As a former Marine, I'll point out in passing that it was the 1st Marine Division that made famous the defiant line "Retreat, hell!" during the arduous Korean conflict. It's a slogan that very few companies are using these days as they look forward to their prospects for the December quarter and 2009.

Time Warner Cable (NYSE:TWC), for instance, reported what by most standards was an acceptable quarter. Its net profits came in at $301 million, or $0.31 a share, compared to $248 million, or $0.25 a share, a year ago. Indeed, if you back out $53 million of expenses related to its upcoming separation from Time Warner (NYSE:TWX), the EPS line would have been three pennies higher, easily exceeding the consensus forecast of $0.28.

But in looking ahead to results for the full year, the company trimmed its revenue growth forecast to 8% from 9% and cut its prediction for operating income before depreciation and amortization (OIBDA) also to 8%, from the 9% to 11% range. Nevertheless, from an operating perspective in the most recent period, the company managed to achieve its 14th consecutive quarter wherein its revenue-generating-unit growth (an RGU is one subscriber taking one service) exceeded 500,000. In this case there were 522,000 new subs added.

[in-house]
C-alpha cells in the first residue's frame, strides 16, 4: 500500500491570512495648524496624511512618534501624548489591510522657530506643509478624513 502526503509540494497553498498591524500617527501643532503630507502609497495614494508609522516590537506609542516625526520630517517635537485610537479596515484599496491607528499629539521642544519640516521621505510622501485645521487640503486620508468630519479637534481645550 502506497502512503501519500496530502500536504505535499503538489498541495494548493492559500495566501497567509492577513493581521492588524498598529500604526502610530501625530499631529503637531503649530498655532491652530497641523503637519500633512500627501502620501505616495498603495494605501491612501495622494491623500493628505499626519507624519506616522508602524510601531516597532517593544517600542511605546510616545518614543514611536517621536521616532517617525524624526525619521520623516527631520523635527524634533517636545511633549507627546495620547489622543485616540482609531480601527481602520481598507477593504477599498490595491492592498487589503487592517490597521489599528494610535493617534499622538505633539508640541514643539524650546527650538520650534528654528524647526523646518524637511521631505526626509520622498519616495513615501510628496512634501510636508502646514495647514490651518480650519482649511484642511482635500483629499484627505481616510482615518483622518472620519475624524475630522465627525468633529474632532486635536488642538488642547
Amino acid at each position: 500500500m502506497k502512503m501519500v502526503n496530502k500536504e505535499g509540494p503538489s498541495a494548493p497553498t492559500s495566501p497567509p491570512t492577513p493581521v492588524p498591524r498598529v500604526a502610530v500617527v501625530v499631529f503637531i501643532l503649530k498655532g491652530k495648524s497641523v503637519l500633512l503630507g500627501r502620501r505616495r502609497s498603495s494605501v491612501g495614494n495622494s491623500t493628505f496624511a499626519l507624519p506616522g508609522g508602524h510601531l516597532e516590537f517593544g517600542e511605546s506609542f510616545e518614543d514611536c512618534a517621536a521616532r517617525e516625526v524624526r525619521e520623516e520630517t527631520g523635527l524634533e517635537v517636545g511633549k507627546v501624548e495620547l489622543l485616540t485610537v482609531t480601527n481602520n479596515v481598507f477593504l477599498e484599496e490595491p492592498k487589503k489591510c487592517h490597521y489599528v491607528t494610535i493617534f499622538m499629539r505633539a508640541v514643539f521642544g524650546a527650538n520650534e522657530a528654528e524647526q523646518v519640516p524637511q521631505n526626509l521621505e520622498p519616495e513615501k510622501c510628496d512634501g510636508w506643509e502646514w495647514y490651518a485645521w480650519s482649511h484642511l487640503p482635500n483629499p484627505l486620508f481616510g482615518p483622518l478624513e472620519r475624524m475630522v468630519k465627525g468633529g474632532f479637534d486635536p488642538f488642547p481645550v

In addition, the company added 214,000 data subscribers and 200,000 new phone customers. The telephone company additions appeared to be somewhat below expectations and may have related to an increasing tendency of customers to rely exclusively on their mobile units amid the current economic pullback. Industry leader Comcast (NASDAQ:CMCSA) noted that trend when it discussed its quarter last week.

Time Warner Cable -- which, like most other cable operators, is facing increased competition from telephone company video providers Verizon (NYSE:VZ) and AT&T (NYSE:T) -- will be spun off as a separate company from multimedia giant Time Warner, probably by the first part of 2009. When that occurs, it'll pay out a one-time $10.9 billion dividend to the shareholders of both companies.

For my money, cable costs constitute an area that economically pressed subscribers can reduce during the current downturn. On that basis, and given the substantial "reverse dowry" facing Time Warner Cable when it it's spun off, my inclination is for Fools to give the company something of a wide berth for now.

About 106 Motley Fool CAPS players have given Time Warner Cable a thumbs-up, thereby adorning the company with three stars out of five. Does that include your vote?

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Fool contributor David Lee Smith doesn't own shares in any of the companies mentioned. He does, however, welcome your questions or comments. The Fool has a disclosure policy.